TOKYO, Japan - There were scenes of jubilation in Japan early Sunday after Tokyo was named host city of the 2020 Olympic Games – a shot in the arm for a country battered by decades of economic stagnation and the 2011 tsunami.
Athletes and officials gathered in Tokyo jumped up and down and hugged after the announcement, which came at 5.30 a.m local time Sunday (4.30 p.m. ET Saturday).
There was an outpouring of pride and joy at the International Olympic Committee announcement – but also surprise among many Japanese who had feared the country’s post-tsunami nuclear crisis had scuppered the city’s bid.
“I’m so happy!” said Toshiko Hasegawa, a freelance writer.
“Japan has been in an economic slump; I hoping this will jump start the economy,” she added. “Since the earthquake and the tsunami, tourism had dropped.”
Takamune Tani, an office worker, said “I was surprised. I thought maybe Japan wouldn't win.”
But despite reservations about the cripple Fukushima nuclear power plant in northeast Japan - and tough competition from rival cities Istanbul and Madrid- Tokyo emerged as the international favorite.
Among the strengths of Tokyo’s bid was its status as one of the world’s most sophisticated cities, its love of sports, and a willingness to invest billions of dollars in the 2020 event.
It also has previous experience, having hosted the summer games in 1964 and the winter games in Nagano in 1998.
“The Games of the 32nd Olympiad in 2020 are awarded to the city of … ,” IOC president Jacques Rogge said as he opened the envelope in Buenos Aires, Argentina. “Tokyo.”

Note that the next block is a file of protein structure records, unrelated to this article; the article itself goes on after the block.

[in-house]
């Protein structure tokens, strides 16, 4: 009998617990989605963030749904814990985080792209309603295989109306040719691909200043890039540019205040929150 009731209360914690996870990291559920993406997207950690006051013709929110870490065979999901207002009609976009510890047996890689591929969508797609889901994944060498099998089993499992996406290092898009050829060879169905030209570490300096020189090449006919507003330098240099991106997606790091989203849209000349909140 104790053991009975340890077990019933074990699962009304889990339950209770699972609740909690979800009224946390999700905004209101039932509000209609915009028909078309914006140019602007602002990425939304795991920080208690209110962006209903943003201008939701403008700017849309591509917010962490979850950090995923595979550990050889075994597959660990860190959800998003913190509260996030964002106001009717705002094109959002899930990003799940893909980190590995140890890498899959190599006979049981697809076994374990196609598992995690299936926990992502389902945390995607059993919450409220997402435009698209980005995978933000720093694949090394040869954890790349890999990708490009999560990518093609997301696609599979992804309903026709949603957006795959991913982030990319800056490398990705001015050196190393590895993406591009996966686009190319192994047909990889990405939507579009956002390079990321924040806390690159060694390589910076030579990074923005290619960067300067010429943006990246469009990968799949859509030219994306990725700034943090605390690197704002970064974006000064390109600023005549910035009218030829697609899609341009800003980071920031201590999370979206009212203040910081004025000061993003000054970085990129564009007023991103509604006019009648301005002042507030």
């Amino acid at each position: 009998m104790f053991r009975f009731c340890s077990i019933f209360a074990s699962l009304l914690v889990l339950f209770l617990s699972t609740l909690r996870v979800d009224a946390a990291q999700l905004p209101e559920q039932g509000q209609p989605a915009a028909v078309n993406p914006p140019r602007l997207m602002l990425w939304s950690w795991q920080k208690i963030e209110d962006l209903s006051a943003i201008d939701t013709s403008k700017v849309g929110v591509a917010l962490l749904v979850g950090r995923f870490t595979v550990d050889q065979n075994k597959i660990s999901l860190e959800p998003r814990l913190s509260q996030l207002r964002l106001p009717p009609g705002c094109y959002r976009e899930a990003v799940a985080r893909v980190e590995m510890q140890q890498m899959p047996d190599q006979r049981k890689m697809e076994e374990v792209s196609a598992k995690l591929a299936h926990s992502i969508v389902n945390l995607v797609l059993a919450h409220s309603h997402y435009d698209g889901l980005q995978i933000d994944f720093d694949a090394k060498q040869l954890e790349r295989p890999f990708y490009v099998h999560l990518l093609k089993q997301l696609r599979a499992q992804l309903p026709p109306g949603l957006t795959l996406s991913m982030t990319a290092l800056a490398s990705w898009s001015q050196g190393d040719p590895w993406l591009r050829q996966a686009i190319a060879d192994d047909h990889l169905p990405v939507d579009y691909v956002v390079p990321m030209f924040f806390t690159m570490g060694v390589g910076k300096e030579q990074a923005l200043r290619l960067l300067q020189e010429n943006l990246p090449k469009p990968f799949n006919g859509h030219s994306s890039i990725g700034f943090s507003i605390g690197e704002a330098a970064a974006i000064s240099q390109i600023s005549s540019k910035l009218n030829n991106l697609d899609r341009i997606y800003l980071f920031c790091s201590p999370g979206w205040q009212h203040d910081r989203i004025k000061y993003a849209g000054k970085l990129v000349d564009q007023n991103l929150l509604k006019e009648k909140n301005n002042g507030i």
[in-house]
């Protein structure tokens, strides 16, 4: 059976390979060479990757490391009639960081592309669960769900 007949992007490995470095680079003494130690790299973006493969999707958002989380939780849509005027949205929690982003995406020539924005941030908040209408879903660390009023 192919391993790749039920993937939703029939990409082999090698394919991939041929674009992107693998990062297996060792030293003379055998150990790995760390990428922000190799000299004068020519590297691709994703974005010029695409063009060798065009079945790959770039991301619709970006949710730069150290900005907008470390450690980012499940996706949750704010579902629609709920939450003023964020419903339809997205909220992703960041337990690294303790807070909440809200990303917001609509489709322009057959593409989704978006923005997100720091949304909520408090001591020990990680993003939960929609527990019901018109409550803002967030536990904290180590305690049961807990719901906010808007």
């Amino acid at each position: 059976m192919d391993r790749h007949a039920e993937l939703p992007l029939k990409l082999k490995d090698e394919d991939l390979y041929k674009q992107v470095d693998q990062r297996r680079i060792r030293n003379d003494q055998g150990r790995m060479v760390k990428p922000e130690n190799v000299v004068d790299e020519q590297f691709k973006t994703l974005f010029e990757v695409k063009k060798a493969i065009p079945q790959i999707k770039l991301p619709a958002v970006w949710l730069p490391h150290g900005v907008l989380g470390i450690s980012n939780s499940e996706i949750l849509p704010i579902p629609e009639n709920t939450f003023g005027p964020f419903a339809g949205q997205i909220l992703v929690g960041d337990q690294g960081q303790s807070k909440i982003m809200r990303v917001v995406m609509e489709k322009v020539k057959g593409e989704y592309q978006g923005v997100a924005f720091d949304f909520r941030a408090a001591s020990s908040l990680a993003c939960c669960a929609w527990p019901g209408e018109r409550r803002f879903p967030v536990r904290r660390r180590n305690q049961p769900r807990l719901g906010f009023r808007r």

Turkey had never hosted the Olympics. Istanbul was trying for the fifth time. The other finalist, Madrid, was eliminated in the first round of voting.
"In most competitions, if you don't win a gold medal, you can also win maybe a bronze one," Tokyo Gov. Naoki Inose told reporters after the announcement. "In this battle, there was only the gold."
The decision suggests IOC members were convinced by Prime Minister Shinzo Abe's reassurances that radiation leaks from Fukushima pose no threat to Tokyo or the games.
Japan is counting on the games to boost both the economy and morale, the Associated Press reported. Two decades after its economic ascent was cut short by the bursting of its financial bubble, its population shrinking and rapidly aging, it can use all the help it can get, said Yukio Takahashi, who was jubilant as he took his morning walk with his wife in a suburban park that was a main 1964 Olympic venue.
Hosting the 2020 games could yield positive economic effects of over $40.4 billion and create more than 150,000 jobs, according to some estimates, more than half of it new demand for construction, sales of Olympics-related goods and purchases of new televisions and other appliances.
NBC News' Alastair Jamieson and The Associated Press contributed to this report.